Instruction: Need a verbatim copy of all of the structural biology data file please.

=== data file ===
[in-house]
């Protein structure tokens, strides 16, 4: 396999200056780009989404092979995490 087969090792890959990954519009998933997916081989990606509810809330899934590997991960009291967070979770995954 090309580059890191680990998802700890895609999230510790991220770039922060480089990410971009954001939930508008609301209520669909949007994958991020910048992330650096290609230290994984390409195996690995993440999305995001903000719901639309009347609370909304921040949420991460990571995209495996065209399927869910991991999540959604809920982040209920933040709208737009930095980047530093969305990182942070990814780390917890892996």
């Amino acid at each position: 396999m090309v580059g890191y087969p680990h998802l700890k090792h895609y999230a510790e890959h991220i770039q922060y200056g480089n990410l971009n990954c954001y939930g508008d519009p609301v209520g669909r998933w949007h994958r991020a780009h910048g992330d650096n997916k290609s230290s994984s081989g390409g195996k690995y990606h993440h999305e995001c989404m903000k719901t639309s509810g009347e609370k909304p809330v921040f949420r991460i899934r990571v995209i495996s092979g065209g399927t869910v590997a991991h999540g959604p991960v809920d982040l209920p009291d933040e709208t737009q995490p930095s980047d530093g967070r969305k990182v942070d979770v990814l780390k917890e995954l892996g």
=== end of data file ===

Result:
[in-house]
């Protein structure tokens, strides 16, 4: 396999200056780009989404092979995490 087969090792890959990954519009998933997916081989990606509810809330899934590997991960009291967070979770995954 090309580059890191680990998802700890895609999230510790991220770039922060480089990410971009954001939930508008609301209520669909949007994958991020910048992330650096290609230290994984390409195996690995993440999305995001903000719901639309009347609370909304921040949420991460990571995209495996065209399927869910991991999540959604809920982040209920933040709208737009930095980047530093969305990182942070990814780390917890892996």
């Amino acid at each position: 396999m090309v580059g890191y087969p680990h998802l700890k090792h895609y999230a510790e890959h991220i770039q922060y200056g480089n990410l971009n990954c954001y939930g508008d519009p609301v209520g669909r998933w949007h994958r991020a780009h910048g992330d650096n997916k290609s230290s994984s081989g390409g195996k690995y990606h993440h999305e995001c989404m903000k719901t639309s509810g009347e609370k909304p809330v921040f949420r991460i899934r990571v995209i495996s092979g065209g399927t869910v590997a991991h999540g959604p991960v809920d982040l209920p009291d933040e709208t737009q995490p930095s980047d530093g967070r969305k990182v942070d979770v990814l780390k917890e995954l892996g």